The estimation of the noise structure on a plasma showed that the increased quantization step in the dark areas lead to a strong noise pattern. Therefore the bustling effect of the noise will increase strongly on a plasma screen in comparison to standard displays (the mean error may be up to 80%). This is also enhanced by the fact that the human visual system behavior follows a logarithm law, more sensitive for low-levels than for high levels.

As explained in the previous paragraph, the noise is more visible on a plasma than on other display in the dark areas (e.g. CRTs). Therefore, it is judicious to implement a kind of noise reduction algorithm on PDPs. Actually, various displays already dispose of such algorithms. Nevertheless, standard noise reduction algorithms also have drawbacks like a loss of sharpness, moving artifacts (trail behind strong edges).

INVENTION

In view of that, it is the object of the present invention to provide a method and a device for reducing the noise in an improved manner.

According to the present invention this object is solved by a method for reducing noise caused by a quantization procedure during the signal processing of a digital display device by digitally filtering a signal charged with said noise with a digital filter having a plurality of filter coefficients, and varying at least one of said filter coefficients in dependence on a value of said signal to be filtered.

Furthermore, the above mentioned object is solved by a device for reducing noise caused by a quantisation during the signal processing of a digital display device including digital filter means for digitally filtering a signal charged with said noise, said filter means having a plurality of filter coefficients, and controlling means connected to said digital filter means for varying at least one of said filter coefficients in dependence on a value of said signal to be filtered.

Further favourable developments of the present invention are set out in the subclaims.

Advantageously, there may be provided a noise reduction algorithm which has an effect decreasing with the video level, so that a maximum filtering is applied for low-levels (critical noisy regions) whereas no filtering or very low filtering is applied for luminous regions (less noise, more critical to noise reduction algorithms). Such an adaptive noise filter may be applied after the gammatization process of the plasma. The adaptive filtering is a specific filtering which suits to the gammatization quantization noise. In other words, the filtering will be maximum for dark areas and its efficacy will automatically decrease when the luminance of the area is increasing.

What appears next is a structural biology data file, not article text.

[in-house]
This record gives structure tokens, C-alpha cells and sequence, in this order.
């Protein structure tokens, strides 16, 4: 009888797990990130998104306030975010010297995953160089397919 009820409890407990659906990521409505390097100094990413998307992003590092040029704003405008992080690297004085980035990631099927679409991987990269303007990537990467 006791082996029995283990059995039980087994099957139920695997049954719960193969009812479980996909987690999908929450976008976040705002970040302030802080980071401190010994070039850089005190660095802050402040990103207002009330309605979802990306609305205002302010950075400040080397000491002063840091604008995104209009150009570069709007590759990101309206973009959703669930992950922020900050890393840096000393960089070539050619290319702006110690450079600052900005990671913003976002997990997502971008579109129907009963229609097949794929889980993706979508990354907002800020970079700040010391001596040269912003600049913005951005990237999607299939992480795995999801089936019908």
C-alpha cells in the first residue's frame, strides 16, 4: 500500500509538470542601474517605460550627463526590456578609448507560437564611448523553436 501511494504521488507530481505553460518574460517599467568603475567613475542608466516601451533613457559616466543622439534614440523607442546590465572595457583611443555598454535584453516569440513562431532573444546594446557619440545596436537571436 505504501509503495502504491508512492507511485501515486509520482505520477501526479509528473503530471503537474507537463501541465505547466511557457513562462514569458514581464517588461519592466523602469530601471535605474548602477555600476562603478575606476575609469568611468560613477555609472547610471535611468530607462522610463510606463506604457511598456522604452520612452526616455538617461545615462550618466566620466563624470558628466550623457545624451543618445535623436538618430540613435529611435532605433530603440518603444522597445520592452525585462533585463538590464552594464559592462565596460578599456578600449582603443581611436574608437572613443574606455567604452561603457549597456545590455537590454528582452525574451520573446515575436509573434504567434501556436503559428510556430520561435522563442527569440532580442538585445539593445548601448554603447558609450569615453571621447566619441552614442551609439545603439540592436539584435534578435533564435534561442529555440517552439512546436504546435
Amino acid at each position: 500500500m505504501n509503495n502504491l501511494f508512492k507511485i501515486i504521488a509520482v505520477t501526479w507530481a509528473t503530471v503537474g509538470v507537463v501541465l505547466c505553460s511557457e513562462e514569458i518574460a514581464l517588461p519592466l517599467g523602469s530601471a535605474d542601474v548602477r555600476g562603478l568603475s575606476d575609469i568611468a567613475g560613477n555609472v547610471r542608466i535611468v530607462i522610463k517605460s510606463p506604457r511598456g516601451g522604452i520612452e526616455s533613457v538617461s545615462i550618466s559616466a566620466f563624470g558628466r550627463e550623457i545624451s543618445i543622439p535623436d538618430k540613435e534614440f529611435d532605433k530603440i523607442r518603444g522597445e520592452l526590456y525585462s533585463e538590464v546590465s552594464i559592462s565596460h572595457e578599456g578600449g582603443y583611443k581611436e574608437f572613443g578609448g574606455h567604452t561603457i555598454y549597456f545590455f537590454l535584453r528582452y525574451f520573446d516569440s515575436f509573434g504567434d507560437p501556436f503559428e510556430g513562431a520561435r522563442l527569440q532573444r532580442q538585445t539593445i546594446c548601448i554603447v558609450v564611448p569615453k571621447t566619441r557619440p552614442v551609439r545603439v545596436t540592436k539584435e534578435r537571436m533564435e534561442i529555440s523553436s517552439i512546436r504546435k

The application of the filtering according to the present invention leads to the following advantages:

    • The noise on a plasma panel is reduced in its critical regions.
    • The sharpness of the picture is not reduced or details do not disappear.
    • Moving artefacts do not appear.
DRAWINGS

Exemplary embodiments of the invention are illustrated in the drawings and are explained in more detail in the following description. The drawings showing in:

FIG. 1 a standard gamma function to be applied to the video signal;

FIG. 2 an example of quantization noise and natural noise for the three colour-components of a picture;

FIG. 3 the noise pattern on a CRT disposing of an analog gammatization function;

FIG. 4 a gammatization performed at a digital level of 8 bits;

FIG. 5 an estimation of the visibility of the noise structure on a PDP after gammatization;

FIG. 6 a filter mask applied to a current pixel;

FIG. 7 a diagram showing the variation of filter parameters;

FIG. 8 the structure of a two dimensional median filter;

FIG. 9 an implementation of a median filter;

FIG. 10 variations of median filters;

FIG. 11 an implementation of an adaptive median filtering; and

FIG. 12 a hardware implementation of the inventive algorithm.

In order to better understand the present concept two kind of standard noise reduction algorithms are now presented as preferred embodiments.

Low-Pass Filtering

The analysis shall be limited to 2-dimensional low-pass filters based on 3 pixels and three lines. Obviously such filters can be extended in the spatial dimension (more or less pixel, more or less lines) as well as in the temporal direction by applying a kind of recursivity (requires a frame memory). In the following three standard types of low-pass filters (3×3) known in the literature are illustrated:

1 9 1 1 1 1 1 1 1 1 1 1 10 1 1 1 1 2 1 1 1 1 1 16 1 2 1 2 4 2 1 2 1

The various masks will be centered to the current pixel as shown in FIG. 6 by the square surrounding the number 21. The calculation of the filtering result is also shown in the figure. More specifically, a mask of 3×3 pixels is applied on the picture centered to the current pixel. Then a convolution product is realised between the values delimited by the mask and the filter as clearly shown on said FIG. 6 giving the resulting values of the right pattern in FIG. 6.

In the case of the plasma one can develop two kinds of video adapted low-pass filtering as presented below:

1 ( 8 · α + 1 ) α α α α 1 α α α α 1 ( 4 · ( α + β ) + 1 ) β α β α 1 α β α β

In these two kinds of PDP filtering the factors α and β will have a value decreasing with the luminance of the current pixel. Two examples of a possible variation of these parameters are shown in FIG. 7.